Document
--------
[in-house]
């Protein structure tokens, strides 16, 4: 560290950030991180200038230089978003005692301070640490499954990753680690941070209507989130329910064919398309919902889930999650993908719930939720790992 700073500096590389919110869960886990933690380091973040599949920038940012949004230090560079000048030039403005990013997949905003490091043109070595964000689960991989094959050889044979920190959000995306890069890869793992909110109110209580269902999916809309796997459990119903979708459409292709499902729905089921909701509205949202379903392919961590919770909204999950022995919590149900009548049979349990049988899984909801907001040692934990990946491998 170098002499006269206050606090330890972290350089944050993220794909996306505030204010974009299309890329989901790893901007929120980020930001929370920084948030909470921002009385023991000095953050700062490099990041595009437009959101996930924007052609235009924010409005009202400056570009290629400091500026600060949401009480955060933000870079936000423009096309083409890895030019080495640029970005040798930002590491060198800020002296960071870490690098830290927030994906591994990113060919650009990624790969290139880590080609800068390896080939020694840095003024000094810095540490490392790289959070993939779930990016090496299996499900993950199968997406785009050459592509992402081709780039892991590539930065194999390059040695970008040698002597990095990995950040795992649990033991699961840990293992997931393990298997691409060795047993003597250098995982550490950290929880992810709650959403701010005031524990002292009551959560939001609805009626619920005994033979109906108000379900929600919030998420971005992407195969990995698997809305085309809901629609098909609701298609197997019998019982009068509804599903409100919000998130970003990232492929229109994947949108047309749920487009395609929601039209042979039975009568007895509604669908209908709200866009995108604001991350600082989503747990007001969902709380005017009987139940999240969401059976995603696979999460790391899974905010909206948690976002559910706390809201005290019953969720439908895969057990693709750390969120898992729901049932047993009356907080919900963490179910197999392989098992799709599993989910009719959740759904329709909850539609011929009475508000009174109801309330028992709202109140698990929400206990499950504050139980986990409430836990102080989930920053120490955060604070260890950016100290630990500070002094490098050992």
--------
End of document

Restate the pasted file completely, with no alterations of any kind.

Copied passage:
[in-house]
């Protein structure tokens, strides 16, 4: 560290950030991180200038230089978003005692301070640490499954990753680690941070209507989130329910064919398309919902889930999650993908719930939720790992 700073500096590389919110869960886990933690380091973040599949920038940012949004230090560079000048030039403005990013997949905003490091043109070595964000689960991989094959050889044979920190959000995306890069890869793992909110109110209580269902999916809309796997459990119903979708459409292709499902729905089921909701509205949202379903392919961590919770909204999950022995919590149900009548049979349990049988899984909801907001040692934990990946491998 170098002499006269206050606090330890972290350089944050993220794909996306505030204010974009299309890329989901790893901007929120980020930001929370920084948030909470921002009385023991000095953050700062490099990041595009437009959101996930924007052609235009924010409005009202400056570009290629400091500026600060949401009480955060933000870079936000423009096309083409890895030019080495640029970005040798930002590491060198800020002296960071870490690098830290927030994906591994990113060919650009990624790969290139880590080609800068390896080939020694840095003024000094810095540490490392790289959070993939779930990016090496299996499900993950199968997406785009050459592509992402081709780039892991590539930065194999390059040695970008040698002597990095990995950040795992649990033991699961840990293992997931393990298997691409060795047993003597250098995982550490950290929880992810709650959403701010005031524990002292009551959560939001609805009626619920005994033979109906108000379900929600919030998420971005992407195969990995698997809305085309809901629609098909609701298609197997019998019982009068509804599903409100919000998130970003990232492929229109994947949108047309749920487009395609929601039209042979039975009568007895509604669908209908709200866009995108604001991350600082989503747990007001969902709380005017009987139940999240969401059976995603696979999460790391899974905010909206948690976002559910706390809201005290019953969720439908895969057990693709750390969120898992729901049932047993009356907080919900963490179910197999392989098992799709599993989910009719959740759904329709909850539609011929009475508000009174109801309330028992709202109140698990929400206990499950504050139980986990409430836990102080989930920053120490955060604070260890950016100290630990500070002094490098050992």